Nursery rhyme inspired activities for pre-school children
Do you know how to include nursery rhymes in your play at home? I have included a whole variety of ideas in this blog post. Nursery rhymes are super important for pre-schoolers as they help boost their speech and language skills. I love to use nursery rhymes in exciting play setups to keep that learning going. And you can find my top ten nursery rhyme inspired activities for pre-school children below!
Why are nursery rhymes important?
Nursery rhymes have been around for centuries. They are traditional songs that parents sing to their children and they can be used for so many purposes! To help keep your child safe, to learn important lessons, to soothe them to sleep, and especially to help your child build a solid foundation for learning language.
Nursery rhymes around the world
Nursery rhymes are universal. This means they can be found across all languages, dialects and cultures. You can find a whole library of international rhymes on the Mama Lisa website. But why are they so important? Well, nursery rhymes actually increase your child’s phonological awareness. That is the understanding of sounds within words and the ability to manipulate them. This skill has been linked to higher levels of reading and spelling ability later in life. Nursery rhymes are perfect for exploring sounds in a fun, relaxed way. They often use rhyming, elongated vowel sounds and repetition.
Why is repetition important?
Children learn new vocabulary when the words are repeated over and over again. This gives them time to process the meaning and to practice the word in context. That’s why so many nursery rhymes have repetitive choruses or repeating sounds. The rhymes are specially built to help your child learn! It’s also why early years workers will happily sing the same songs over and over. And as the rhymes become familiar, your child will eventually feel ready to join in with the singing. So the repetition in the rhymes then helps them to practice their own articulation of the words as well. Isn’t it incredible?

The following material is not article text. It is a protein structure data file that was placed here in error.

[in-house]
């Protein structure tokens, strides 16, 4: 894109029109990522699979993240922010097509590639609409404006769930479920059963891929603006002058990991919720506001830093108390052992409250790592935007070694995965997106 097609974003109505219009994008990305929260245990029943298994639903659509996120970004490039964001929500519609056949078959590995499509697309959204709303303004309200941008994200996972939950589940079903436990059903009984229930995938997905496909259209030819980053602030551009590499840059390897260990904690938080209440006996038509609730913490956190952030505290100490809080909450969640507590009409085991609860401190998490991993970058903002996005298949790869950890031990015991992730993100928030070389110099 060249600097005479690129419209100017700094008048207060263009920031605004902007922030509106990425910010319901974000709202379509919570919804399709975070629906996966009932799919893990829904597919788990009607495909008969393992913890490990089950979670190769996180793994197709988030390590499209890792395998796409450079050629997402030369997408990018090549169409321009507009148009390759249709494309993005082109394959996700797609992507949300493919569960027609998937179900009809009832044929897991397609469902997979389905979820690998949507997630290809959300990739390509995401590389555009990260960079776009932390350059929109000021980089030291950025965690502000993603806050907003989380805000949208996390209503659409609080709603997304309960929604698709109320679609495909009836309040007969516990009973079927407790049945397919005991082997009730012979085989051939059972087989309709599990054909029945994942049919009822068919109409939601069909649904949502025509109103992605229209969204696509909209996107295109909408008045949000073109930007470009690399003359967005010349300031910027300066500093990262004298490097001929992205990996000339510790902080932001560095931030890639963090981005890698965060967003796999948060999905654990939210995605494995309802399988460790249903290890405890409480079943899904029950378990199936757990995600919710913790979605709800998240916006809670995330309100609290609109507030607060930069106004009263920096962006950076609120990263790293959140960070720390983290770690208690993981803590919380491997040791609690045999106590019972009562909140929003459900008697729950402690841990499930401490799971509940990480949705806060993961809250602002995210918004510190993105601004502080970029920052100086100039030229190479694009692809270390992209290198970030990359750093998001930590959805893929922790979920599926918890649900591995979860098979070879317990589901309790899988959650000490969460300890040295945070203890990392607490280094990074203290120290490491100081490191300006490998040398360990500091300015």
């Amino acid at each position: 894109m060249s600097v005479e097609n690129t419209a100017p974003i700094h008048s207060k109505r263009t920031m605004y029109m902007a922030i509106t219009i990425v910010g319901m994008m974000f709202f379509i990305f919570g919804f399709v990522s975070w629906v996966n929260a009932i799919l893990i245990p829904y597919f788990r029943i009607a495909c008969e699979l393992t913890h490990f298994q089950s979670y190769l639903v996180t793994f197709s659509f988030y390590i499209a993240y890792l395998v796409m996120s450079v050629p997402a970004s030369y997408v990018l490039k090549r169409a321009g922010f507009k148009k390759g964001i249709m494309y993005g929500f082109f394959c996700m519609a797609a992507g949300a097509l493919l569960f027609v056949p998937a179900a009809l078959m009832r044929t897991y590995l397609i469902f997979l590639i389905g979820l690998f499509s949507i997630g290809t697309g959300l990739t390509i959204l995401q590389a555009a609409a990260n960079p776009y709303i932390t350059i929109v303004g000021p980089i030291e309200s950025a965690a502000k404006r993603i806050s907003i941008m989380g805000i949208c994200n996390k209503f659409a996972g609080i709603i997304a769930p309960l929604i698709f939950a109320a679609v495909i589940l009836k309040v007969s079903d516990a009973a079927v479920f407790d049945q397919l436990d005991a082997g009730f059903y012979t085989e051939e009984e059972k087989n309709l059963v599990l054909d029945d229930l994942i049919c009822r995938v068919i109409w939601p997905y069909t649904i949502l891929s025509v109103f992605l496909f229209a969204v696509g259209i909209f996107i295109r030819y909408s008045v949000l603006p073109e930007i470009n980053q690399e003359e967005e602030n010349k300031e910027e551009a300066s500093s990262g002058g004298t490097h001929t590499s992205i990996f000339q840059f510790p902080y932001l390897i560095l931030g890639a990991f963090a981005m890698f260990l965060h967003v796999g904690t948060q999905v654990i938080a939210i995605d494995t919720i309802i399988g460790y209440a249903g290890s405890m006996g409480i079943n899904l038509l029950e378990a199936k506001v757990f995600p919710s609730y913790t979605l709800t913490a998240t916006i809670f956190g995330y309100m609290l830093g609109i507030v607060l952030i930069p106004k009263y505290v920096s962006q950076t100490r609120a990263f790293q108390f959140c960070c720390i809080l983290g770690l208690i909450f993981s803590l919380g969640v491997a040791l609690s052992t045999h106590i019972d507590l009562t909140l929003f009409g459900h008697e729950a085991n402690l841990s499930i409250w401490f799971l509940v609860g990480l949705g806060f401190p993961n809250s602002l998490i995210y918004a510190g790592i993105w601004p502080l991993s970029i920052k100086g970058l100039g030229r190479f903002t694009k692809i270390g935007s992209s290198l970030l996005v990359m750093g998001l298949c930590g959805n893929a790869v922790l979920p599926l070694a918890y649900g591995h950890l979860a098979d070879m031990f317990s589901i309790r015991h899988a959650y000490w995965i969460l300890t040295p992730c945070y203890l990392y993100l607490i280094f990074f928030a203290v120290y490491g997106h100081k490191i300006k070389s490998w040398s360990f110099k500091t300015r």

Nursery rhymes can help name recognition too!
Nursery rhymes are also a great way to support name recognition. Modern rhymes often include a chance to ‘say hello’ to your child and repeat their name as you sing. It doesn’t matter how good a singer you are, the rhymes themselves and the social interactions they promote are far more important than your singing voice!
How to include nursery rhymes in play at home
Even if you can’t remember the nursery rhymes you learnt as a child, you can still include them in play at home by using resources like the Scottish Book Trust songs and rhymes library or the ASTAR app from the Royal Scottish National Orchestra. These useful resources will have you singing along in no time!
Singing is always a favourite with young children. Your toddler will be fascinated by the sounds and rhythm in your voice. But nursery rhymes don’t always have to be learnt by reading lyrics or listening to the same CD over and over again. You can include them in lots of fun play setups throughout the week too. It’s actually important to extend the learning to different activities so you spark your child’s imagination, instil a love of language and avoid becoming bored of the same activities every day yourself! To get you started, here are my top ten nursery rhyme inspired activities for pre-school children.